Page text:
October 2019

Scar massage is one of the most commonly recommended treatments in scar management. However, advice and evidence on when, why and how to massage a scar is lacking.  This article provides some guidance on the topic based on currently available evidence and expert clinical opinion.

What scar features indicate that massage may be beneficial?

  1. Tethering – scar mobilisation may loosen scars, which are firmly attached to underlying or surrounding tissues
  2. Pain, hypersensitivity and itch– scar massage may improve such troublesome symptoms
  3. Tightness – soft tissue manipulation may soften scars and increase pliability
  4. Bulk– scar massage may help flatten certain bulky scars; nevertheless, keloid scars are unlikely to benefit.

What is the rationale for massaging scars?

By applying mechanical forces to the skin, a number of biological events are triggered including:

  • increased blood flow
  • hormonal release e.g. oxytocin
  • induction of mechanotransduction (i.e. activation of molecular signalling within the scar) aiding remodelling of the scar structure

What is the evidence behind massaging scars?

Surprisingly, there are very few high quality studies supporting massage techniques in scar management.

  • There is good evidence that massage can help reduce symptoms of pain, itch as well as anxiety and depression in burns victims (Field, 2000, Roh YS, 2007)
  • One study has indicated that massage may improve colour as well as elasticity in burn scars (Cho YS, 2014)
  • Other studies have failed to unequivocally support the efficacy of scar massage to increase joint range of movement (Silverberg, 1996 and Morien, 2008).

Is massage good practice for all types of scars?

Although massage has traditionally been considered a universally beneficial component of scar management, recent ideas support the use of vigorous techniques for mature scars only. An immature scar is one that has been created recently from trauma or surgery and appears to be red/inflamed with a quick refill time (i.e. if pressed with the tip of the finger, a rapid return of colour is seen). Scars, generally speaking, tend to be red and inflamed for the first 3-9 months. On the contrary, a mature scar has colour similar to neighbouring skin, shows no signs of inflammatory activity (i.e. the refill time is slow) and represents an older injury to the skin.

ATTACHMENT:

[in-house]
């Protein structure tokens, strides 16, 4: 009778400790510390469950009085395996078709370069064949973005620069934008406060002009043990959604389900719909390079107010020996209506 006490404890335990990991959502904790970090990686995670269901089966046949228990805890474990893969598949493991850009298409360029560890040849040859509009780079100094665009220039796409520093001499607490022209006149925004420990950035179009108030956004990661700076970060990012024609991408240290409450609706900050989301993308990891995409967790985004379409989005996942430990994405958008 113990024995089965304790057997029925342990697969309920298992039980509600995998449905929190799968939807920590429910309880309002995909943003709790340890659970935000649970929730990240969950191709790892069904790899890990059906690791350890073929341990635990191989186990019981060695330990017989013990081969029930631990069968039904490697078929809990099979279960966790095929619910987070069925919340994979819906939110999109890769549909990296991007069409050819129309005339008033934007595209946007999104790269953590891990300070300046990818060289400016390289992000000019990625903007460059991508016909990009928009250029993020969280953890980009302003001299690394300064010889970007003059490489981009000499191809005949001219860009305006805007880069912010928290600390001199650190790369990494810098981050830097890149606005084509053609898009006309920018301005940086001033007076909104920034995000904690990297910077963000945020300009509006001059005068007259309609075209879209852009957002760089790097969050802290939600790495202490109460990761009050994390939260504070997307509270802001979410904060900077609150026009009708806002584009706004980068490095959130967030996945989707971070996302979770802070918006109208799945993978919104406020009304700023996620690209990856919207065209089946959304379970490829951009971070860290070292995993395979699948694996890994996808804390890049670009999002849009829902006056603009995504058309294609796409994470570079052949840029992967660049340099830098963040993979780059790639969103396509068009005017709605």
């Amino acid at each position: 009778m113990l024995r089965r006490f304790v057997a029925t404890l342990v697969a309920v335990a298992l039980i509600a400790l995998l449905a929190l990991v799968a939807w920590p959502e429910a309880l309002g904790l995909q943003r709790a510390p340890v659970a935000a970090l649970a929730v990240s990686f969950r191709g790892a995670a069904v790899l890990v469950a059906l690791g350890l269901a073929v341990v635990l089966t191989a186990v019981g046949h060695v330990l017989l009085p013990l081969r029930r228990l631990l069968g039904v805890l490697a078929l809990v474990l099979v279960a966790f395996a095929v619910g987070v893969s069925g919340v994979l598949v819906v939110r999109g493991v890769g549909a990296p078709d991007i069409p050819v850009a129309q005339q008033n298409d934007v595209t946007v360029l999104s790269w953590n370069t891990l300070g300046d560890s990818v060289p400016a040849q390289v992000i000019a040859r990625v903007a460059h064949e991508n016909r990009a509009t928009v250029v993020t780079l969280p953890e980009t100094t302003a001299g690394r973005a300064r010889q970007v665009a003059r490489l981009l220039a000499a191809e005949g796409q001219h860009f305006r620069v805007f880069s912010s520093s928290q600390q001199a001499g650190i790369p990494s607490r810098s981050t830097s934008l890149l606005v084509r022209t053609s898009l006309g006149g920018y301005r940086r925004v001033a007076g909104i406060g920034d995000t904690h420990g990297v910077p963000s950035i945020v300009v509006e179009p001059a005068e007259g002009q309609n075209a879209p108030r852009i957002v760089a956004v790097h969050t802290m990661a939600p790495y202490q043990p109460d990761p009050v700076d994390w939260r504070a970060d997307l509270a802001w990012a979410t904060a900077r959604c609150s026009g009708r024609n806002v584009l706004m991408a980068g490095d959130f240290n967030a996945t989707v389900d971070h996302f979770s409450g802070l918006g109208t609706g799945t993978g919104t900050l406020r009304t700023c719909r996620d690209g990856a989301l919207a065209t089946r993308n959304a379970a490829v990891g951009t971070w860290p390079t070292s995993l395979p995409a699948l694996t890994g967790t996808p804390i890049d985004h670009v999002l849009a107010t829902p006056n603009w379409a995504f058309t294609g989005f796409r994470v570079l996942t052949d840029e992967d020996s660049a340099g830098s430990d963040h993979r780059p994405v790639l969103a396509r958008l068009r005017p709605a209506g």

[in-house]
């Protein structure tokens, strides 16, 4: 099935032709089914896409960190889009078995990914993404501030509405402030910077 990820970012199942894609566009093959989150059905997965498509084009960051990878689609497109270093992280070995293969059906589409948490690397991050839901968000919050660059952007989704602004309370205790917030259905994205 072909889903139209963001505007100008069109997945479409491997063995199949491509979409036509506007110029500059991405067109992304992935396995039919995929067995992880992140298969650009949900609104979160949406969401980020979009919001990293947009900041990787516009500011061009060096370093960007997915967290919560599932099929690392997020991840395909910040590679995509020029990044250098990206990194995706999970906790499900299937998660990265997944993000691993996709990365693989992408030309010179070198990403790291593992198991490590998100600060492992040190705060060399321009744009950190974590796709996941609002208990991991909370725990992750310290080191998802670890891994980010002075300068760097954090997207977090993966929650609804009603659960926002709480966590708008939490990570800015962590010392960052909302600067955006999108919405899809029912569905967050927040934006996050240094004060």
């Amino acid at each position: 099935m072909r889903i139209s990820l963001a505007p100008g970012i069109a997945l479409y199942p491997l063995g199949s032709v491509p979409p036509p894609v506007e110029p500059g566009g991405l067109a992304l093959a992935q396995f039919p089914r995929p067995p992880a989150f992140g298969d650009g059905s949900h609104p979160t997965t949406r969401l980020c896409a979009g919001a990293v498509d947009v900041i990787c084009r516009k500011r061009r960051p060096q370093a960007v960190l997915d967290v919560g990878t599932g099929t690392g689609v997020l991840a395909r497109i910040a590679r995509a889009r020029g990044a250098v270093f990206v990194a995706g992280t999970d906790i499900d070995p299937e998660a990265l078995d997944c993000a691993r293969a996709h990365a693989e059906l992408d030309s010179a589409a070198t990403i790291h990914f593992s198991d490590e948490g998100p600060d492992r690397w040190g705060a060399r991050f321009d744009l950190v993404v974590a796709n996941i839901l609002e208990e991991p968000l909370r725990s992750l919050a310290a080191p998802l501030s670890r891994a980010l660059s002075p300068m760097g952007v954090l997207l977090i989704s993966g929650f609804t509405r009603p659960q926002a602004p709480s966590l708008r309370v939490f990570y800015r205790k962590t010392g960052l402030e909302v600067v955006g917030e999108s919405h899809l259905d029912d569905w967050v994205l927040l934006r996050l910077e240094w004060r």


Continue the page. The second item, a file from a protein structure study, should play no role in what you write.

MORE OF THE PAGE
What is the best way to massage my scar?

There are a variety of methods proposed in the literature; in clinical practice, these vary extensively depending on the exact type and maturity of the scar they are applied to. 

  • For younger immature scars, movements of low intensity and frequency are recommended, whereas older mature scars can be treated with more aggressive soft tissue mobilisation techniques.
  • It is important to avoid friction on the skin; circular movements with local pressure appear to be safer and are generally preferred. Other useful techniques involve creating a skin fold (i.e. lifting the scar) gently and carefully mobilising it.
  • Traditionally, scar massage is done with a cream medium, but this makes some techniques (e.g. skin fold) difficult because the skin cannot be easily grasped; cream can increase the tendency to move over the skin and create friction rather than mobilise the scar.
  • There is no evidence to support the best frequency or duration of scar massage. Common advice is to massage a scar of 10cm2 for 5 minutes 3-4 times a day.
  • Moisturisation / hydration is very important for every scar irrespective of whether massage is indicated and should be encouraged four times a day a day or as needed to prevent any dryness.
  • A scar specialist could help guide on the type of massage although often the massage once demonstrated can be done independently by patients/carers.

Key messages for scar massage

  • Moisturisation is universally recommended for all scars as opposed to massage, which needs to be tailored to the type of scar and degree of scar maturity/age.
  • Scar massage can ameliorate a number of scar characteristics including tethering, tightness, pain itch and hypersensitivity.
  • Special attention needs to be given to fresh, inflammatory scars, since aggressive soft tissue techniques may worsen inflammation and associated scar characteristics.
  • Certain scar types should only be massaged under the supervision of a qualified scar management professional.
  • It is important to take expert advice to ascertain if your scar is suitable for scar massage, and what the most appropriate techniques are.

Ioannis Goutos, Consultant Plastic Surgeon
Specialist Interest in Scar Management

Donate   Learning to live with my scars

Help scientists to better understand keloid scars with this short survey.

By donating to skin disease research you are helping us to find treatments and cures for common conditions like eczema, acne and psoriasis through to potential killers like melanoma skin cancer. Thank you.


Cho YS, Jeon JH, Hong A, Yang HT, Yim H, Cho YS, Kim DH, Hur J, Kim JH, Chun W, Lee BC, Seo CH.  The effect of burn rehabilitation massage therapy on hypertrophic scar after burn: a randomized controlled trial. Burns. 2014 Dec;40(8):1513-20

Roh YS, Cho H, Oh JO, Yoon CJ.  Effects of skin rehabilitation massage therapy on pruritus, skin status, and depression in burn survivors.  Taehan Kanho Hakhoe Chi. 2007 Mar;37(2):221-6.

Field T, Peck M, Scd, Hernandez-Reif M, Krugman S, Burman I, Ozment-Schenck L. Postburn itching, pain, and psychological symptoms are reduced with massage therapy.  J Burn Care Rehabil. 2000 May-Jun;21(3):189-93.

Silverberg R, Johnson J, Moffat M.  The effects of soft tissue mobilization on the immature burn scar: results of a pilot study.  J Burn Care Rehabil. 1996 May-Jun;17(3):252-9.